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From Jens Alfke <>
Subject Detailed info on the B-tree store? Native implementations thereof?
Date Tue, 11 Aug 2009 15:43:27 GMT
I'm interested in the underpinnings of the CouchDB server — the crash- 
proof concurrent B-tree store. There's a blog post linked to in the  
wiki that describes the basic concepts (leaves and updated  
intermediate nodes are appended to the file; the start of the file  
stores two links to the root node) but is there any more detailed  
description[1]? And is there any similar technology available that's  
implemented in native code (C/C++)?[2]

Basically I'm interested in whether it's feasible to build a simple  
storage system (for use in an HTML5 Web browser) that a CouchDB-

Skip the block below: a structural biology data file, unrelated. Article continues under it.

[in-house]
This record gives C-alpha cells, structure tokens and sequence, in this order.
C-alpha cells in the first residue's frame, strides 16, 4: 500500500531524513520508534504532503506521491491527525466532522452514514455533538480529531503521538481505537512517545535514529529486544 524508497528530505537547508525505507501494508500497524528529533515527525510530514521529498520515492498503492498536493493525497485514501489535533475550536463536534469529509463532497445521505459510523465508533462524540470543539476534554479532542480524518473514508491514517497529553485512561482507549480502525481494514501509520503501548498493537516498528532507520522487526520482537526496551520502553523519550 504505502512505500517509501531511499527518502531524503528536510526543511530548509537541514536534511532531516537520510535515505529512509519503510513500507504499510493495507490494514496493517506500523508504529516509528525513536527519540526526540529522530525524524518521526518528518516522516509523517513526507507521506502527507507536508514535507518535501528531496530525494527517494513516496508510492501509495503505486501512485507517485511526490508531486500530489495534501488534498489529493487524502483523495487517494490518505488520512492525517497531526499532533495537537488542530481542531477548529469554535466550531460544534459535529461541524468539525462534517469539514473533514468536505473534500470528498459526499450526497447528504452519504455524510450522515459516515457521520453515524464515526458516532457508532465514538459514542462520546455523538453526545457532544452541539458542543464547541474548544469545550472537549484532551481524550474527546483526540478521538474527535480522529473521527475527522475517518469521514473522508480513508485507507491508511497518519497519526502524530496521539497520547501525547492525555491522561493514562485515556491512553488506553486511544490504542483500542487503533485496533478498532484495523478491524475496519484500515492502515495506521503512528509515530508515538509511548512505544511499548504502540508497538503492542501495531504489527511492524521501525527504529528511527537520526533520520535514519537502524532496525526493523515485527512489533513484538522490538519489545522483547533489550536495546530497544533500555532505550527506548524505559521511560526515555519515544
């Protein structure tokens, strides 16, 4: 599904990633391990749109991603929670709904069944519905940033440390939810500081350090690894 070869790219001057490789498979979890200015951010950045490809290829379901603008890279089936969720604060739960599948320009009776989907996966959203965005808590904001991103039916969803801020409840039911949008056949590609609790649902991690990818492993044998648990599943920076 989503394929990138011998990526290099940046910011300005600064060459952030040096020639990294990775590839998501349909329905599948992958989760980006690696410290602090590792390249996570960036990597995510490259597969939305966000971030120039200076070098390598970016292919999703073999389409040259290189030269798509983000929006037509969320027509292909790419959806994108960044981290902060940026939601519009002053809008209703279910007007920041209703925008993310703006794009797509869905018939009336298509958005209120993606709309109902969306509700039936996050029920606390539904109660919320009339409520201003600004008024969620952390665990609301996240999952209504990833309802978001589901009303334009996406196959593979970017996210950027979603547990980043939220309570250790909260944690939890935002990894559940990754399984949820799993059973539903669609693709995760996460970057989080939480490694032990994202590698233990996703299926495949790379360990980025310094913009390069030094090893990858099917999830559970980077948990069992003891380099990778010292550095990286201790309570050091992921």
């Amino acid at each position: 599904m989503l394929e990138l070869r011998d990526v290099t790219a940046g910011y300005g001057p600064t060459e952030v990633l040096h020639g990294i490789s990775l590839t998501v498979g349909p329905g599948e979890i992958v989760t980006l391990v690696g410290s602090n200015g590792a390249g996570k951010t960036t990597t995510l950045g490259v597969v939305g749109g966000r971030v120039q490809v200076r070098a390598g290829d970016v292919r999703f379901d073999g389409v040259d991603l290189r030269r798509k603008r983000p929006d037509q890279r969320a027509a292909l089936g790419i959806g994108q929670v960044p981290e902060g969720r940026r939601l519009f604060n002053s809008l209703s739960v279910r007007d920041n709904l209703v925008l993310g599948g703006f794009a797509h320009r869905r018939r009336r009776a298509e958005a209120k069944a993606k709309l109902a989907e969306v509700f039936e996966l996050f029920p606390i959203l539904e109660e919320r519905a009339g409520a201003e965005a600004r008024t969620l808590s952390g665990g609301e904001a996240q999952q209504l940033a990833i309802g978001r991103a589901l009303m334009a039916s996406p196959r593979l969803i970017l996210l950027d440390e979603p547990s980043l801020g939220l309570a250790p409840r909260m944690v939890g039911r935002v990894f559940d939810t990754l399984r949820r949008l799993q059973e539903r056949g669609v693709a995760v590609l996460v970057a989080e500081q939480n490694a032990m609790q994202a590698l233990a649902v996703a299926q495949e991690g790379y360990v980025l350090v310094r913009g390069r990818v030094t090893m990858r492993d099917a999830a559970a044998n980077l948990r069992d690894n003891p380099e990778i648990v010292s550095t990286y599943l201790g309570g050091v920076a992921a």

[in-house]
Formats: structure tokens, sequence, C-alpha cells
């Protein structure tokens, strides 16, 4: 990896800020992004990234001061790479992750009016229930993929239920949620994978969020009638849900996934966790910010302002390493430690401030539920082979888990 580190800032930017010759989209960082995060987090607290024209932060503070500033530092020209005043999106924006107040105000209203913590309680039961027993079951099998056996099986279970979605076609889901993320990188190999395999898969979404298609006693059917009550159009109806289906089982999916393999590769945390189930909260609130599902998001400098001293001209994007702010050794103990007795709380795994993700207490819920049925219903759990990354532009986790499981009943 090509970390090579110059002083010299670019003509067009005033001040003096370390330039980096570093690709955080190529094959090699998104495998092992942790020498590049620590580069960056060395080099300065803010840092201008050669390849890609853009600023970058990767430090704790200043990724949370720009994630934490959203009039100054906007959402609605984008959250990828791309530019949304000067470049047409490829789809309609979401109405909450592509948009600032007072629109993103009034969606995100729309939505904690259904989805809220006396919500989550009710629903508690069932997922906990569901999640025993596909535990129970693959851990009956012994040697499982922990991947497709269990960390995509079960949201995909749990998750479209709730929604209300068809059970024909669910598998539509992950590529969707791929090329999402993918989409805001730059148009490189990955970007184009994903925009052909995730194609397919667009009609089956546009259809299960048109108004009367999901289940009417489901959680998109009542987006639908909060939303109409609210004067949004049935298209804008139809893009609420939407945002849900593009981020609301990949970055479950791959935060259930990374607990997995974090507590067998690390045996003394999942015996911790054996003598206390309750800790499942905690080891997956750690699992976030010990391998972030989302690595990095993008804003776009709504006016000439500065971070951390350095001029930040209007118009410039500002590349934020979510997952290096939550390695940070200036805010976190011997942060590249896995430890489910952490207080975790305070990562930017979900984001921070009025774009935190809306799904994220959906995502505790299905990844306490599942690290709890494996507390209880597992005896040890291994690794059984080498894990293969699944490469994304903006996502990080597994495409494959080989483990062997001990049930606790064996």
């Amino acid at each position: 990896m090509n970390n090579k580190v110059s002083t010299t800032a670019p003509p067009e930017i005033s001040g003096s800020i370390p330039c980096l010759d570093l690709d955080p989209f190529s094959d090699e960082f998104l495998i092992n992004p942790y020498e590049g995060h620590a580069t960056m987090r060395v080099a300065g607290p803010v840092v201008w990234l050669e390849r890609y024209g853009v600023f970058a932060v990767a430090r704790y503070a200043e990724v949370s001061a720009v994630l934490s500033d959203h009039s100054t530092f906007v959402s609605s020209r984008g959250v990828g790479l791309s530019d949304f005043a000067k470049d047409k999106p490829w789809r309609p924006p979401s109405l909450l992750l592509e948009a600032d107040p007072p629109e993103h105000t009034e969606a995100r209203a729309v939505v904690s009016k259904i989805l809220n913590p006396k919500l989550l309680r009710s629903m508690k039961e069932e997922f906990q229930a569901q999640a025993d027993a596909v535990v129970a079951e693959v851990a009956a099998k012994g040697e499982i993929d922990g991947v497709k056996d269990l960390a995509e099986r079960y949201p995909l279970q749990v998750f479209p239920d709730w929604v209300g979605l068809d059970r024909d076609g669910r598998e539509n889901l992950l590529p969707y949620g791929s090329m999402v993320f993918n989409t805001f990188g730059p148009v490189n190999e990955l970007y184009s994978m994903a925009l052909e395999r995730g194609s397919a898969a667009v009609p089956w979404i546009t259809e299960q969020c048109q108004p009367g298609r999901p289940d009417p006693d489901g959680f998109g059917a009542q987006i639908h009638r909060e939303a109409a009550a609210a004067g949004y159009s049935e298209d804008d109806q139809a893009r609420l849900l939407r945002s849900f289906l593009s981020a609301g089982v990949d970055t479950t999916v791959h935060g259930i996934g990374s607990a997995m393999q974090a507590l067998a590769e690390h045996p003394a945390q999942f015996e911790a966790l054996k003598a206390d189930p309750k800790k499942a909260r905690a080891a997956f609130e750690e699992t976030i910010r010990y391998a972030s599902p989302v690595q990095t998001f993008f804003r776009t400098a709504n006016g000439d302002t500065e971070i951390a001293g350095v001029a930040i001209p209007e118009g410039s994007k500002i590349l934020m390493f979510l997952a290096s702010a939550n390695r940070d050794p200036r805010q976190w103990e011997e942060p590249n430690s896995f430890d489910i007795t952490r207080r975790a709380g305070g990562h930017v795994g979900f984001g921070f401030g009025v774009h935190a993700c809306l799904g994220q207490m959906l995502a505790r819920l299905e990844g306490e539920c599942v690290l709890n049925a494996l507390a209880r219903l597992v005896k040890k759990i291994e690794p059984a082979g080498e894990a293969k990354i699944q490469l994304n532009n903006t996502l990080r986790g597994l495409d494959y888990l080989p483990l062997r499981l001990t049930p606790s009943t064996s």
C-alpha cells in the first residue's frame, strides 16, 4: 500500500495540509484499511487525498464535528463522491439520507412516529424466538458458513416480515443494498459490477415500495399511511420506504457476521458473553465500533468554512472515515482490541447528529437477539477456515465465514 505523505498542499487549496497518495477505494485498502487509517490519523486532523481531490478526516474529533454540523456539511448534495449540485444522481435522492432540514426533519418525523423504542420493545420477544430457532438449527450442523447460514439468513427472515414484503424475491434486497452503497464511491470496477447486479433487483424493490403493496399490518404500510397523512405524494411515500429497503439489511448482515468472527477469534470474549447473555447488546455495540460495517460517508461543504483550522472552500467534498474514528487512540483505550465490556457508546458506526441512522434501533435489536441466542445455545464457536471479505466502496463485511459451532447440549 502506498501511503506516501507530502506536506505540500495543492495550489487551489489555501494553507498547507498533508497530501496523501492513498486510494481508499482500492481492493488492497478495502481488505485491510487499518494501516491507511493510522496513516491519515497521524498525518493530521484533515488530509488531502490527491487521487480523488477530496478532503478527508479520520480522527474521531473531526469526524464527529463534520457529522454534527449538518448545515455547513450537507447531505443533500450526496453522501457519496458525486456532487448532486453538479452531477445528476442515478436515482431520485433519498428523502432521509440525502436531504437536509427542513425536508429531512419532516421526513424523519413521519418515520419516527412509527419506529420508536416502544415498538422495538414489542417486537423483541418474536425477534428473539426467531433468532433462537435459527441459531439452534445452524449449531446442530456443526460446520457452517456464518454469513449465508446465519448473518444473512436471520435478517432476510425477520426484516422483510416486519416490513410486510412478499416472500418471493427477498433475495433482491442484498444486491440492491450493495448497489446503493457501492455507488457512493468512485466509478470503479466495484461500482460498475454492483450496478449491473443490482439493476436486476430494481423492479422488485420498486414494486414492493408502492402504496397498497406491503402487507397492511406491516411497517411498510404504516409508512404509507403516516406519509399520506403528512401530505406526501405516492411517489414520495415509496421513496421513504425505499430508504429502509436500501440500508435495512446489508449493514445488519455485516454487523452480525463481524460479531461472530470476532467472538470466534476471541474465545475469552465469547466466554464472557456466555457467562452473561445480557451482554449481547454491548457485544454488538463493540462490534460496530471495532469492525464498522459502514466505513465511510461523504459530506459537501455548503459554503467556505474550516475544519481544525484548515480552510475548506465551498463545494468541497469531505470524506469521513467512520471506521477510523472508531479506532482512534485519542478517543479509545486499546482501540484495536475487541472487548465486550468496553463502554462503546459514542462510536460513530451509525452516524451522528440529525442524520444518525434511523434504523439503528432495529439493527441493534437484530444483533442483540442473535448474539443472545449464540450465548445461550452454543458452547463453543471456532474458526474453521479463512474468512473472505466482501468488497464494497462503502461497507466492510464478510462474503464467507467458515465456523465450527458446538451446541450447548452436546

compatible client library could be built on top of. JChris has posted  
about this topic recently[3], and pointed out that the hashtable- 
oriented key-value store currently speced in HTML5 is a poor match for  
CouchDB. Moreover, the SQLite database engine underneath it doesn't  
guarantee data integrity after a hard system crash (as I know from  
painful experience.) So: could we build a fault-tolerant B-tree based  
API into the browser? (This isn't just academic curiosity: I recently  
started work on the Chrome team at Google, and HTML5 local storage is  
one of my group's responsibilities.)



[1] Alas, I cannot Use The Source, Luke, as I do not have Erlang  
skillz. :(
[2] I know of many, many B-tree libraries (Berkeley DB,  
TokyoCabinet...) but none that are fault-tolerant.
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